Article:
It is taking longer than expected to fetch the next song to play. The music should be playing soon. If you get tired of waiting, you can try reloading your browser.


Please check our Help page for information about troubleshooting Pandora on your browser.
Your Pandora One subscription will expire shortly.
close
Your Pandora One trial subscription will expire shortly. Upgrade to continue unlimited, ad-free listening.
You've listened to hours of Pandora this month. Consider upgrading to Pandora One.
Close
Hi . Pandora is using Facebook to personalize your experience. Learn MoreNo Thanks
-0:00
0:00
Change Skin

We created Pandora to put the Music Genome Project directly in your hands

It’s a new kind of radio –
stations that play only music you like

 
Create an account for free. Register
Now Playing
Music Feed
My Profile
Create a Station
People who also like this

Reuben Wilson

Reuben Wilson was one of many soul-jazz organists to emerge in the late '60s, but he was one of only a handful of new organists from that era to be signed to Blue Note. By that point in the label's history, most of their artists were concentrating on accessible soul-jazz, and while he occasionally strayed outside of the conventions of the genre, Wilson more or less followed their rule. Between 1968 and 1971, he recorded five sessions for the label. None of his records received much acknowledgment at the time, but they were later rediscovered by a new generation of soul-jazz fans, becoming collector's items within acid jazz and soul-jazz revivalist circles.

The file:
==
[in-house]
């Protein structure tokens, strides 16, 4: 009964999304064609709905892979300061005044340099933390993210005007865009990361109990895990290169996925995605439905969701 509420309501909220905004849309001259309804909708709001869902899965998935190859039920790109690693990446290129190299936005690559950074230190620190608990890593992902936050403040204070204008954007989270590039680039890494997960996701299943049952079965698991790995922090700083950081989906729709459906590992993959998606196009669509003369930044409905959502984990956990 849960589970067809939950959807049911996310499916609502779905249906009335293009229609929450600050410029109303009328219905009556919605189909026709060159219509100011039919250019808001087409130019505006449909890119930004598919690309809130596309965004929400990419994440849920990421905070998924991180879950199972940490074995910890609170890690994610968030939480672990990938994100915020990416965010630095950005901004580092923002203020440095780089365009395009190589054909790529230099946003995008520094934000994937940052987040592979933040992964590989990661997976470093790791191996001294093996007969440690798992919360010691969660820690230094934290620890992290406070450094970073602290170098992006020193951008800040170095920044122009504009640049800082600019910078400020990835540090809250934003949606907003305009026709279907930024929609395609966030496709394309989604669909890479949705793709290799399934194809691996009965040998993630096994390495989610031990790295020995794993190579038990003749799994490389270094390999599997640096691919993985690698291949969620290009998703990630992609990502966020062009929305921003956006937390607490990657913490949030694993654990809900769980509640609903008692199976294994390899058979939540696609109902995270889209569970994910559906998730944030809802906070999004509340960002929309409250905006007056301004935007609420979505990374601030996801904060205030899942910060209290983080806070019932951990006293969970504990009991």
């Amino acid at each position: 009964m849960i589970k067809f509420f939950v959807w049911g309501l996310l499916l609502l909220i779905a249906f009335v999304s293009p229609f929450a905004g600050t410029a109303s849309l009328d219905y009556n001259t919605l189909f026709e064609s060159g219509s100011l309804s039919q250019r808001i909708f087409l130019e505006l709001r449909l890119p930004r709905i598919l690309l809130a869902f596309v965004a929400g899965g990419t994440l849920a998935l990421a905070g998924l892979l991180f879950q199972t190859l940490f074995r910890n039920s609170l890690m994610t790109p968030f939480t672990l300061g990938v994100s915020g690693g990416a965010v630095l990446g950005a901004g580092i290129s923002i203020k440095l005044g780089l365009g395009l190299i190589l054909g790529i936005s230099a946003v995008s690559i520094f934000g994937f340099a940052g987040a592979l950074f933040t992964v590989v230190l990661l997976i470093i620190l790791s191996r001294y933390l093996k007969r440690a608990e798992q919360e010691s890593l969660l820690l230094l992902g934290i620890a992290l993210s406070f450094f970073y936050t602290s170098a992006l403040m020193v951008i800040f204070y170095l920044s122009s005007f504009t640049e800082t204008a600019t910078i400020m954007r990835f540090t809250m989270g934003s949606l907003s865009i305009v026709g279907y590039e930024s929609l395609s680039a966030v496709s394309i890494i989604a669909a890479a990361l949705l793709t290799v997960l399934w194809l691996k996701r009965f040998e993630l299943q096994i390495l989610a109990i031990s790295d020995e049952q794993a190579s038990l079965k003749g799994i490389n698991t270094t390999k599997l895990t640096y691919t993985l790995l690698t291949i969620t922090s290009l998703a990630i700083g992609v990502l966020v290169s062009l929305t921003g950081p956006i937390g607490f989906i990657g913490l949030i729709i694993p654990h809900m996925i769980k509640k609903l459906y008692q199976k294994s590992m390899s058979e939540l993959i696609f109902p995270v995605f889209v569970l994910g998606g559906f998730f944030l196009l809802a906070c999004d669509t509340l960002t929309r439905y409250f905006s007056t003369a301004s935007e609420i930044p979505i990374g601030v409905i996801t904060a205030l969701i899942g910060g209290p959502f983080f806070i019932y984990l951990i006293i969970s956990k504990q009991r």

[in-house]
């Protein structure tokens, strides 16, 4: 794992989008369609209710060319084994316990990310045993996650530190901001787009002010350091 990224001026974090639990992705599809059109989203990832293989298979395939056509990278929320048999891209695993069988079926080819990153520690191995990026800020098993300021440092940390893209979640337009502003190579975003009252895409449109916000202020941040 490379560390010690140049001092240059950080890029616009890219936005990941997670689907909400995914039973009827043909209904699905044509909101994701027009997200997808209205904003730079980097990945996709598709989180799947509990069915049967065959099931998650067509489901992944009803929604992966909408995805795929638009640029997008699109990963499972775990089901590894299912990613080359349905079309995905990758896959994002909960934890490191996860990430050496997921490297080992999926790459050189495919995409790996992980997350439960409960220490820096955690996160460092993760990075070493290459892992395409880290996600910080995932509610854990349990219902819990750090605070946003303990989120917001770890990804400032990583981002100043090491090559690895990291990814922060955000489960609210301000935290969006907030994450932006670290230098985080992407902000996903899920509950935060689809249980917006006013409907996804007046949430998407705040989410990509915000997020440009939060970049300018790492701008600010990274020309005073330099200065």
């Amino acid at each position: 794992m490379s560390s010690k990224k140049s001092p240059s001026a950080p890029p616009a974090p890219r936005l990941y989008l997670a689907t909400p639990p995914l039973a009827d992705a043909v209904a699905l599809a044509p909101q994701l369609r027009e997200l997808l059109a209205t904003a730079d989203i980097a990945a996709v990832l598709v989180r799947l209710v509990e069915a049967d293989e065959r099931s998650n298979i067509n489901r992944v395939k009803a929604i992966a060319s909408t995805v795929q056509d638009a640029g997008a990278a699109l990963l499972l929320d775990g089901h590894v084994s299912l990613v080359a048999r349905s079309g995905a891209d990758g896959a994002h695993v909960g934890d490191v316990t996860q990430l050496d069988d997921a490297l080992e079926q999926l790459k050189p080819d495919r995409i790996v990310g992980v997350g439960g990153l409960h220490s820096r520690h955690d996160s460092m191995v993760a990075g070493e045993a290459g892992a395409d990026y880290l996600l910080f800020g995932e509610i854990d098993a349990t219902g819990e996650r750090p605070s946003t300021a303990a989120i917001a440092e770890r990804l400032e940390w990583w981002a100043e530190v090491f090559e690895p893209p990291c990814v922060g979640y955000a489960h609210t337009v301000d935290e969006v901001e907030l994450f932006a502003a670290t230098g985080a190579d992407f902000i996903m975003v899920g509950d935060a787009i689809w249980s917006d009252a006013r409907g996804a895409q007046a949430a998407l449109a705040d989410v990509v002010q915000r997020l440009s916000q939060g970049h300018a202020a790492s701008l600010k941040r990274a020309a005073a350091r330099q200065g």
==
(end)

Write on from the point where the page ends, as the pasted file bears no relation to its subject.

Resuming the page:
Wilson began performing professionally in 1962. A native of Mounds, OK, he moved to Pasadena, CA, as a child, where he attended school with such future jazz musicians as Bobby Hutcherson and Herb Lewis. As a teenager, Wilson began to teach himself to play piano, but his attention was diverted by boxing. When he was 17, he moved to Los Angeles and married a nightclub singer, through whom he met a number of professional musicians. Associating with musicians conviced Wilson to return to music. Instead of pursuing the piano, he decided to take up the organ, and it wasn't long before he became a regular at the Caribbean club, where he played with drummer Eddie Williams, guitarist George Freeman, and, eventually, Clifford Scott. He played the L.A. circuit for several years before deciding to try his luck in Las Vegas. That venture proved unsuccessful, so he moved back to L.A., where he struck up a friendship with Richard "Groove" Holmes, an organist who would greatly influence his own style.